Sources: and

Facts instead of myths: Family planning in the 21st century

woman thinking Doctors in Europe and the United States are evidently skeptical as far as methods of natural family planning are concerned since only 6 to 10% of them would be willing to recommend such methods. At the same time however, it should be noted that only half of these experts are actually adequately informed as far as the underlying scientific facts are concerned. Isn’t it time that the awareness of this subject matter is raised?

The American, Richard J. Fehring, Director of the Institute for Natural Family Planning at the Marquette University recently reported in an American journal (JOGNN, 33, 34-43) that only 2 to 3% of women between the ages of 15 and 44 use natural family planning methods. Fehring gave two main reasons for this: Firstly, that doctors and/or nurses and midwives failed to inform women about this type of method of family planning and also, they didn’t explain to them how such a method works. This is due in part to the fact that the specialists themselves didn’t know enough about the modern versions of the various methods. On the other hand, the term natural family planning still carries the label of being “unsafe”. This is, however, a prejudice which has originated from myths and is not based on scientific data.

Reduce prejudices, expand knowledge

Fehring wants to permanently change this view and is committed to making professional education on natural family planning available, which (at last) uses modern pedagogical principles, in order to make such methods of family planning easier to understand. In the end, all of the methods of natural family planning are based on a basic knowledge of the processes occurring within the body of a woman of childbearing age every month. In the ovaries, an egg becomes ripe, while at the same time the lining of the womb thickens, so that in the event that fertilization takes place, the lining of the womb is prepared. An egg is released out of its protective covering in the ovary (this generally occurs alternatively from the right and left ovaries). This process is known as ovulation and marks the middle of the female cycle.

Knowing when ovulation occurs

Without sperm, the egg cannot be fertilized and will die after 24 hours at the latest, during its way through the fallopian tubes in the direction of the womb. Ovulation is accompanied by a slight increase in the body temperature, which can easily be measured in the early morning. At the same time there is an increase in the amount of vaginal discharge since the mucus plug which usually seals the entrance of the vagina into the womb moves away, allowing the discharge to partially drain away. If the egg does not become fertilized, the hormonal state within the body changes, so that the lining of the womb breaks down, bleeding occurs and the womb lining is shed, a process known as the monthly period or menstruation. The temperature then returns to its original value, and the cycle begins once again.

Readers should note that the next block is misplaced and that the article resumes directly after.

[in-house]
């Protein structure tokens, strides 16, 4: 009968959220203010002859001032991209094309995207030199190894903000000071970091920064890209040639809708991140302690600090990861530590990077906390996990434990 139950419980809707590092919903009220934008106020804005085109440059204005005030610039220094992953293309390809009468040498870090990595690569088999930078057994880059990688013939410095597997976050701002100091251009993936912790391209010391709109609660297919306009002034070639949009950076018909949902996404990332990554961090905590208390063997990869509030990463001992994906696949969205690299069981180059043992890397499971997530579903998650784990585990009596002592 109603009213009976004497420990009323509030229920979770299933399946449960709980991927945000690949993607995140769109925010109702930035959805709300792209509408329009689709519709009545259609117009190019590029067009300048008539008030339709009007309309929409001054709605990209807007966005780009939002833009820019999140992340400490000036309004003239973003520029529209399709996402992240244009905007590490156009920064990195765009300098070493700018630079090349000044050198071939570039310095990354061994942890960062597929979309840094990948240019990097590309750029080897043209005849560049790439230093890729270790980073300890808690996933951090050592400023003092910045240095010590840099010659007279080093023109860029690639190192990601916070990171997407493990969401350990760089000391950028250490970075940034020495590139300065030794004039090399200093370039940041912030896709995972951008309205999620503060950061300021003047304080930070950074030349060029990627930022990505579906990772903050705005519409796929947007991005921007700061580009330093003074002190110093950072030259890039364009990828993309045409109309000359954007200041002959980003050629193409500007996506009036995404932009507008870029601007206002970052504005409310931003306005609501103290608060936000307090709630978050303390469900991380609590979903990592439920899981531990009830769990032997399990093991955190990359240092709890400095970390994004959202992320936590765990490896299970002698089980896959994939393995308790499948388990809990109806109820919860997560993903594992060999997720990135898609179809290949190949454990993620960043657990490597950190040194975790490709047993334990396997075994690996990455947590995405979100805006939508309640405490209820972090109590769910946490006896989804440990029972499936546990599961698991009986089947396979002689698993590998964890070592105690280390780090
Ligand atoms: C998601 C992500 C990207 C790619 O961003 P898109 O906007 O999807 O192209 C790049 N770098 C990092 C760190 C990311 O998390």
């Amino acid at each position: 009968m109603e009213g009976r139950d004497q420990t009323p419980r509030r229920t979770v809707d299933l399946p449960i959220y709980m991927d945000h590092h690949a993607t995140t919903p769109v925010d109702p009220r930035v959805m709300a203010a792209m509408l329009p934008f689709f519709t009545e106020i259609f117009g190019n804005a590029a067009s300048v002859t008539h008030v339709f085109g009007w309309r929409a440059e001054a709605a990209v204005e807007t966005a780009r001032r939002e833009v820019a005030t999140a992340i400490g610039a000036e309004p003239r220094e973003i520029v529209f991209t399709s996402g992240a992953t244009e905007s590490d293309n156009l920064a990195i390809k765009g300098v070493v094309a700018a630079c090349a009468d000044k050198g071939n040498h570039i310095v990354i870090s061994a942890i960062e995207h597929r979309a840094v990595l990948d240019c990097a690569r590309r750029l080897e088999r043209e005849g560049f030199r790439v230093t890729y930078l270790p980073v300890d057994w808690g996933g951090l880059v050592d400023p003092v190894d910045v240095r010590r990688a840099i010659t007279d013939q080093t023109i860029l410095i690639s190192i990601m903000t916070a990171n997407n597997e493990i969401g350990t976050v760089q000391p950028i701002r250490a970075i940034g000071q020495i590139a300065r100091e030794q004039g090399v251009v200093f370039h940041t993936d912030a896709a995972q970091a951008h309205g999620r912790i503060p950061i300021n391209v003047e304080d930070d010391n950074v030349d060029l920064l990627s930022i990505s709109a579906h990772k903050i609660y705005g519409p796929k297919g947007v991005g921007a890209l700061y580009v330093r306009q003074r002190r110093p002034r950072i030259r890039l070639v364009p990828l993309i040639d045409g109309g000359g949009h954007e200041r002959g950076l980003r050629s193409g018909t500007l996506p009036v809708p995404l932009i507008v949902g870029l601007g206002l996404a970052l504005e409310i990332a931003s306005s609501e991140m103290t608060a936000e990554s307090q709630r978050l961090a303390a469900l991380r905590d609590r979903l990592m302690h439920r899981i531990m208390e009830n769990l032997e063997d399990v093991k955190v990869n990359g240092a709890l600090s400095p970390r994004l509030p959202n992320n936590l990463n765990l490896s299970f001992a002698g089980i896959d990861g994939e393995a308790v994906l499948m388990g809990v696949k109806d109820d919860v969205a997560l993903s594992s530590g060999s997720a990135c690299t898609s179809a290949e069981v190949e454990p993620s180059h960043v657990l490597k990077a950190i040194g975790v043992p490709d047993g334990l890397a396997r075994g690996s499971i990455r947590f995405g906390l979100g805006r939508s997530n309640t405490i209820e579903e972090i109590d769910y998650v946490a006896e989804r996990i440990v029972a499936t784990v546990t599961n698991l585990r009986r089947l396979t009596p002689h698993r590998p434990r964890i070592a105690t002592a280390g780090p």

Work in harmony with nature, not against it

When the order of events just described is considered, it becomes clear that a woman is not continuously able to become pregnant. Instead this is only possible within one day after ovulation. If you also consider the fact that the sperm cells can only survive for a few days after sexual intercourse, then the fertile period – which starts about five days before ovulation and ends one day after ovulation – can be calculated. It is therefore important that the day of ovulation is identified. Whether the fertile days are being calculated purely mathematically, or the mucus secretion is being observed, or the temperature measured in order to determine the day of ovulation, all of these methods are based on the fact that there are a number of infertile days in the monthly cycle of a woman which a couple can use for contraception. Conversely, this basic knowledge is at the same time a perfect support for all those want to have a child and in this way can find out when the optimum time for conception occurs.
According to Fehring, natural family planning presents a way of working in accordance with nature, rather than against it. The latest surveys show however that, of those women who chose one or another of the family planning methods available, many did not have the necessary knowledge. A lack of the appropriate knowledge can lead to errors and – together with long-standing prejudices – this may result in an incorrect estimation of the reliability of the method.

Interest in natural family planning is apparent

Besides sustained education, intense scientific research on the measurement and calculation methods needs to be carried out so that women can be advised on the basis of reliable data. Specifically, this means that the modern methods of natural family planning should be tested in a standardized way so that, for example, they can be compared on the basis of their Pearl Index*.